Future Maps or Maps for the Future
The workshop has made us aware of the need to create maps which enable us to localize problems and visualize some specific points of reflection on our living conditions in the city. For this reason we have started a new cartography process. This process focuses on developing a cartography of water in its environmental, cultural and social dimension. In Valparaiso the water is running out; shrinking water reserves will create problems in a few years. In the light of this we want to ask, “What kind of life do we want to sustain?” We have already organized a discussion session with a geographer and several interested persons. The next step will be a mapping workshop, using the tools we acquired and the methods we learned in our first experience in order to design a poster that collects the information we want to spread throughout the community. The map will cover the topic of care for life and the alternative ways in which we can design this life in Valparaiso.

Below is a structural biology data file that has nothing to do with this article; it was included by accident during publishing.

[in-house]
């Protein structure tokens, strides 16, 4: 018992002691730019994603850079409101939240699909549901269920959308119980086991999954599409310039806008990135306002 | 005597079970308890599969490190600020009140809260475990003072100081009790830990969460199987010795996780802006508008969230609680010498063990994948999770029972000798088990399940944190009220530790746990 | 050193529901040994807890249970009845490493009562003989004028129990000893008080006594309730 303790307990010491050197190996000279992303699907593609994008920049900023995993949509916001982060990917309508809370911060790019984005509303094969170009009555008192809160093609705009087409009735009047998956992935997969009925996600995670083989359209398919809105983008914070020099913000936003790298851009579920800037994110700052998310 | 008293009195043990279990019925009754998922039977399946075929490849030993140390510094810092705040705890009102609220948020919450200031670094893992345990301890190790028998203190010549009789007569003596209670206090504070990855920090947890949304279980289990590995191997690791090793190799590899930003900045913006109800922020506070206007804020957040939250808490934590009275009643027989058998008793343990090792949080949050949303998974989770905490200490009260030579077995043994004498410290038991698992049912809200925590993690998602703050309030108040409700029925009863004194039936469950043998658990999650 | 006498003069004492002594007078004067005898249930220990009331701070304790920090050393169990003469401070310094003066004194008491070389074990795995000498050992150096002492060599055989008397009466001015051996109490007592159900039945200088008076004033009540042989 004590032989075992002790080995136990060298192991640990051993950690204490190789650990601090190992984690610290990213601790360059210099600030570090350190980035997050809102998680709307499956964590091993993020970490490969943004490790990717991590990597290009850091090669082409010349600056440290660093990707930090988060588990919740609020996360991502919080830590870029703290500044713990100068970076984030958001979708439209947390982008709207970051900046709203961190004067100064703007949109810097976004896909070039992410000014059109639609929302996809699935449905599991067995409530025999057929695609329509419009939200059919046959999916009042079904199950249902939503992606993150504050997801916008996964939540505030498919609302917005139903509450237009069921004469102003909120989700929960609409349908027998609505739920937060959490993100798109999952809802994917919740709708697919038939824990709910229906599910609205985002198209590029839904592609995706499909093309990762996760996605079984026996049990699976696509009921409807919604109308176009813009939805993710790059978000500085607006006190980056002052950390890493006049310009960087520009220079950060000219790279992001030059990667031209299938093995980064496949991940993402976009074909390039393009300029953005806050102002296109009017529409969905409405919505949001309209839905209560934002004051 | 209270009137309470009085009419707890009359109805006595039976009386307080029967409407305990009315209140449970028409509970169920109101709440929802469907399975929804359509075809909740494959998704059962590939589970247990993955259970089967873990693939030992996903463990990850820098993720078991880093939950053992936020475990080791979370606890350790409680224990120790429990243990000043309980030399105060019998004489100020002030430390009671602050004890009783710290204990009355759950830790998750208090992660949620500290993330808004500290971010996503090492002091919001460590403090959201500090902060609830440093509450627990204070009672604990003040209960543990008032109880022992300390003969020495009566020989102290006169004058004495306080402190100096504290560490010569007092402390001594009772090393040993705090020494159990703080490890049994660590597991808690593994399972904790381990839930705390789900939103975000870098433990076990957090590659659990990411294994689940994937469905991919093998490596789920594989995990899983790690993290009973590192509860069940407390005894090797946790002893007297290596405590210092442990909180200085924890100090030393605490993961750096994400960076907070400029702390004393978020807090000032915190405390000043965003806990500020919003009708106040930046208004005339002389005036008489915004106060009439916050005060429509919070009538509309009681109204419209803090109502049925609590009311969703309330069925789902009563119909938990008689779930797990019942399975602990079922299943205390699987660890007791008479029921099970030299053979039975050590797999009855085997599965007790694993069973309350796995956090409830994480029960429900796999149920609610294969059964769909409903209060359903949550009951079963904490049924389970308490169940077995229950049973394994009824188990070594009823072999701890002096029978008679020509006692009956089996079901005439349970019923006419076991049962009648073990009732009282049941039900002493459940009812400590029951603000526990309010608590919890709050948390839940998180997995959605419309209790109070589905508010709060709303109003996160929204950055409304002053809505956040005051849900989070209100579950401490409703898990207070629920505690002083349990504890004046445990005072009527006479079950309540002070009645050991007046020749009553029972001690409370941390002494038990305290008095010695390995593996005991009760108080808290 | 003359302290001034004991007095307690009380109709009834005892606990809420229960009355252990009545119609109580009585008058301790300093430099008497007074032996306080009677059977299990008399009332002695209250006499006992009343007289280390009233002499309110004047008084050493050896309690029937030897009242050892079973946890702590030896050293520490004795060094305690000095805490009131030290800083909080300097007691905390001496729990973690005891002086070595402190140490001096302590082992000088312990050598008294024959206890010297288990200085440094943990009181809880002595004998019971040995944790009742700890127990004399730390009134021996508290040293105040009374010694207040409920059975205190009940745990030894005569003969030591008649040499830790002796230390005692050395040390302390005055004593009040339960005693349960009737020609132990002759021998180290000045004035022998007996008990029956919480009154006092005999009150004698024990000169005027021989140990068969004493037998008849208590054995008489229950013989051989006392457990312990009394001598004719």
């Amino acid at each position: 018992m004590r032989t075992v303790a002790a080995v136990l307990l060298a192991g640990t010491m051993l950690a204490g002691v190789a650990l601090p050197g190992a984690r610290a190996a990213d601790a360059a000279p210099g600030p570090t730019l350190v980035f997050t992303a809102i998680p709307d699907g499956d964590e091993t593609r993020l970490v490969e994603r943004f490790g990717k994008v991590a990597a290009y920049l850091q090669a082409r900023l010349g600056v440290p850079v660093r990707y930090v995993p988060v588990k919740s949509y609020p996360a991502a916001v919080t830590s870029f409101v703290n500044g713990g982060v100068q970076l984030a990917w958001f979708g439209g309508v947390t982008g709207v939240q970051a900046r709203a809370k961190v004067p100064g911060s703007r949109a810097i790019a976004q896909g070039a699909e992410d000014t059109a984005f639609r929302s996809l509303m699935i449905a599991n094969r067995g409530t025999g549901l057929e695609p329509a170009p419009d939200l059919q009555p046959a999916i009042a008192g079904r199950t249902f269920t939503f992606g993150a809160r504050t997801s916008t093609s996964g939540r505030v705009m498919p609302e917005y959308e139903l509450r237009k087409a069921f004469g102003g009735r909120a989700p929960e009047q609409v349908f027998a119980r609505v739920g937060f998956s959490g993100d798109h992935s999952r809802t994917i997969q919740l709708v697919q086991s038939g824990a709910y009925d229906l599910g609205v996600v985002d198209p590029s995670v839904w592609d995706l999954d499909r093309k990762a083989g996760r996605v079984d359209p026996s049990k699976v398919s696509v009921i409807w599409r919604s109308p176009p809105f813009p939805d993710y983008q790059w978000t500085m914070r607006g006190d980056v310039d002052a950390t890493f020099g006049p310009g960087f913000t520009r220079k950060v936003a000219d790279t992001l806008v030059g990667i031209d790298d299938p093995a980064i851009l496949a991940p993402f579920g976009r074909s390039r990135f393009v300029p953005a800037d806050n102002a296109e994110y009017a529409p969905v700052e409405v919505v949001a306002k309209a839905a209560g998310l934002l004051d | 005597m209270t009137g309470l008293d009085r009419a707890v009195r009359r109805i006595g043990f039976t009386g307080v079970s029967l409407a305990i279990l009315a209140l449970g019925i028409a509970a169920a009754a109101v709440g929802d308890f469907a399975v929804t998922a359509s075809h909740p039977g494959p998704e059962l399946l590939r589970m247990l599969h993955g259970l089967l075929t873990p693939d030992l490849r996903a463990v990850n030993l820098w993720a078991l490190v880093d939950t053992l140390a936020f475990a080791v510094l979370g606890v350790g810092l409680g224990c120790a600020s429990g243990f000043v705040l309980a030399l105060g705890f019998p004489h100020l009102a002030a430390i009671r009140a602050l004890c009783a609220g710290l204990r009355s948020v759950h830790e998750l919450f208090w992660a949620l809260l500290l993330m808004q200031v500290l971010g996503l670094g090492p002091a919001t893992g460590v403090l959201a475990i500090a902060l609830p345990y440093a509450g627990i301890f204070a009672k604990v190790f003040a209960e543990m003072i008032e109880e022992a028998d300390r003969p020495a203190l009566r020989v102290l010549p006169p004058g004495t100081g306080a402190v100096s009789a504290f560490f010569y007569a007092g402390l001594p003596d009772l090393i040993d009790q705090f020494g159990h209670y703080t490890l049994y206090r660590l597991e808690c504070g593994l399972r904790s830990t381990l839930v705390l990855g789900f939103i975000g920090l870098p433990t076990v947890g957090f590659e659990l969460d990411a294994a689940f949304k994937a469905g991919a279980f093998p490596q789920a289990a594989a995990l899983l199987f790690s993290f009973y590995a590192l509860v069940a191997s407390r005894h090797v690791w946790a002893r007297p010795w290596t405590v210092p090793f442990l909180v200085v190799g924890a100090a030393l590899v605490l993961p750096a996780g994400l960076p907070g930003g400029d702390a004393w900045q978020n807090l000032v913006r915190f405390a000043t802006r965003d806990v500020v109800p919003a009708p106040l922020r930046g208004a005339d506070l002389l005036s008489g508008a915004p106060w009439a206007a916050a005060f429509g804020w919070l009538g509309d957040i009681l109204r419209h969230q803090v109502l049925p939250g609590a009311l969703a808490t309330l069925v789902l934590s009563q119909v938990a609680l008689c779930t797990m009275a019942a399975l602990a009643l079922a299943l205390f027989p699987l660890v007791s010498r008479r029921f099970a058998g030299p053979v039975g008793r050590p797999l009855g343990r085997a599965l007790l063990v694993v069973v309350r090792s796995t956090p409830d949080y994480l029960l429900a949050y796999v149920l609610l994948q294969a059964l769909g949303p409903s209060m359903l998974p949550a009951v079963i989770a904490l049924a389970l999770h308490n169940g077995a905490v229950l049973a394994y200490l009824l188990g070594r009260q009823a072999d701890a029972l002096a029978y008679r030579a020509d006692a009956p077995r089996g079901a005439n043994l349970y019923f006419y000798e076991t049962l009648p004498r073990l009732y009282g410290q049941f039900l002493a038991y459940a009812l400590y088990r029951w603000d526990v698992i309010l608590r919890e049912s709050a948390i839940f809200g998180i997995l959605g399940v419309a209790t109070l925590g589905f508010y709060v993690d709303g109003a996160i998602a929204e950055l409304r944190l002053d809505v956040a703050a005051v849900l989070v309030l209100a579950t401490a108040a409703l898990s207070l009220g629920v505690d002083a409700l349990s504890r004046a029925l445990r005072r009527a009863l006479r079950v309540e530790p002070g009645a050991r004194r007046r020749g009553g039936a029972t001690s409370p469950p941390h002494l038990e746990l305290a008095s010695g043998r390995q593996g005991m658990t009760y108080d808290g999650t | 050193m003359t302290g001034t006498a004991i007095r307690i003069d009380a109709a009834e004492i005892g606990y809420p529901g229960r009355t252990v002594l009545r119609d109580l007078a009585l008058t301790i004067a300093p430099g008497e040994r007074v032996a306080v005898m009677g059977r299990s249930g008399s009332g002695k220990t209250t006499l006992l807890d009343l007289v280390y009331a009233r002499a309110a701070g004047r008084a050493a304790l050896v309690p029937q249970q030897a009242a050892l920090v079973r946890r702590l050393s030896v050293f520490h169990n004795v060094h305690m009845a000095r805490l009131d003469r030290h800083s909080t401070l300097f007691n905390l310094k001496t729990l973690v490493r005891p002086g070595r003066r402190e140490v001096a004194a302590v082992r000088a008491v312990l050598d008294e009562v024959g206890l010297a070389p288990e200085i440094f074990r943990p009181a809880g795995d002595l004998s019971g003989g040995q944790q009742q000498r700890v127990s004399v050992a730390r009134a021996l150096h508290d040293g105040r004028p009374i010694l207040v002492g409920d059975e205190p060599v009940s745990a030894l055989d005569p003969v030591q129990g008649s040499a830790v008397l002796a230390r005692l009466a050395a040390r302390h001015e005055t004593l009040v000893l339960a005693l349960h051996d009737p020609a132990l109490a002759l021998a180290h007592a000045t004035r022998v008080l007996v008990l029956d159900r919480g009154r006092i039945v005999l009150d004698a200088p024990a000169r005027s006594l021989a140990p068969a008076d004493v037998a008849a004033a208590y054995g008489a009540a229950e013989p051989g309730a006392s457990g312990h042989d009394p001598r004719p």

This text has been written on the basis of a systematic account developed by Iconoclasistas. It can be found on the following page: iconoclasistas.net/valparaiso-chile
Translation by Carla Guerrón-Montero